First... Arch is ok (probably for many people). But it is not good. In my opinion, Debian is still the best option as universal solution.
Why NOT Arch? I quit because of the early adoption of systemd (yeah, sorry, please read on... this is not the only reason... it was the last thing that annoyed me much). My system could not boot up and shut down anymore (could not power off, ATX switch behind my PC was the only option; 5 secs power switch holding was not switching off, but rebooting... don't ask me how this is possible!! I always thought that this is hardware power-off, but I confirmed that booting init on Arch made everything work again). Arch followed the systemd path and did not let anyone decide, because of complexity reduction. I was forced to quit, because there was a dangerous tendency that my system would not work anymore (there are still race conditions that affect me in random patterns on systemd; I try it sometimes!).
The more important reason are the packagers. This is a unholy mess with them! I posted a bug report for a piece of software which was auto-assigned. The person did not want to care about it and unassigned. A core developer assigned him again and once again was unassigned. I mean I posted a FULL PATCH! Very trivial and it was confirmed that it solved many problems with the package by 2 people. I wondered wtf they were doing there. I never have seen such weird behavior. The small fix that takes about 5 mins to integrate was for several months unsolved.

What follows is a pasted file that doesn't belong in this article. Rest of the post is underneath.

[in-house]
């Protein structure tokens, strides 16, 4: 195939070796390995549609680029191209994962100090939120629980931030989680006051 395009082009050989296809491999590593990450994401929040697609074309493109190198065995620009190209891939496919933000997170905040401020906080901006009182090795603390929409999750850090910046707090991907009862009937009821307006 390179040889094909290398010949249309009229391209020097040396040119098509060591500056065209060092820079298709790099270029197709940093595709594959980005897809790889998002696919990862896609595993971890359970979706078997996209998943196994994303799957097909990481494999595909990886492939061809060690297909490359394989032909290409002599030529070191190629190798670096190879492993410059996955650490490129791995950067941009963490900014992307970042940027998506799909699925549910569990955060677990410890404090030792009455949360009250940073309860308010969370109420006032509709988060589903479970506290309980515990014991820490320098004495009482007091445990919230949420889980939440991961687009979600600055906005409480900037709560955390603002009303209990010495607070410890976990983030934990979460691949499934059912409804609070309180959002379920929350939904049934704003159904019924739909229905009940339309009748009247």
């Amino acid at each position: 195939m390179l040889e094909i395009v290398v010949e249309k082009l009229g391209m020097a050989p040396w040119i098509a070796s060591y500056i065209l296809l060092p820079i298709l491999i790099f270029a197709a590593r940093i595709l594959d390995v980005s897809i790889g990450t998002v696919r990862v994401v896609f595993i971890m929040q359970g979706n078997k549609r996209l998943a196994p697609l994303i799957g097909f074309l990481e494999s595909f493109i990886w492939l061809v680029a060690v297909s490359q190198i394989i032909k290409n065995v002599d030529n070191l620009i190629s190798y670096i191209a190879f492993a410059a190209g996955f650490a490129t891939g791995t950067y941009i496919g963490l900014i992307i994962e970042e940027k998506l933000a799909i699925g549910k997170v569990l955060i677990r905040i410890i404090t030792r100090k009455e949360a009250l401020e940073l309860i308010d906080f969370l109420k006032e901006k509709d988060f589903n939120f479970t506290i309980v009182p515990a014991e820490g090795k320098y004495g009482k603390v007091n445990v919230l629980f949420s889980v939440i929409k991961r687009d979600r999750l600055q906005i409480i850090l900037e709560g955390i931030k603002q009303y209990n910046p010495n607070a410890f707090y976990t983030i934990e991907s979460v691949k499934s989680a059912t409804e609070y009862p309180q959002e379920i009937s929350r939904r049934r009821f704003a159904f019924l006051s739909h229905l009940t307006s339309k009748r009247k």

I also looked at AUR, because Arch itself is lacking many packages that are interesting for me. AUR is a security catastrophe, of course, you need to take a look what you compile and install there (basically everyone can distribute anything without supervision). But it's not that bad, because you have at least an idea how to install something you need. The most annoying thing is that it is a mess. Old stuff that does not work, packages installing binary distribution from servers without any guarantees. AUR is a very dangerous facility and highly unstable.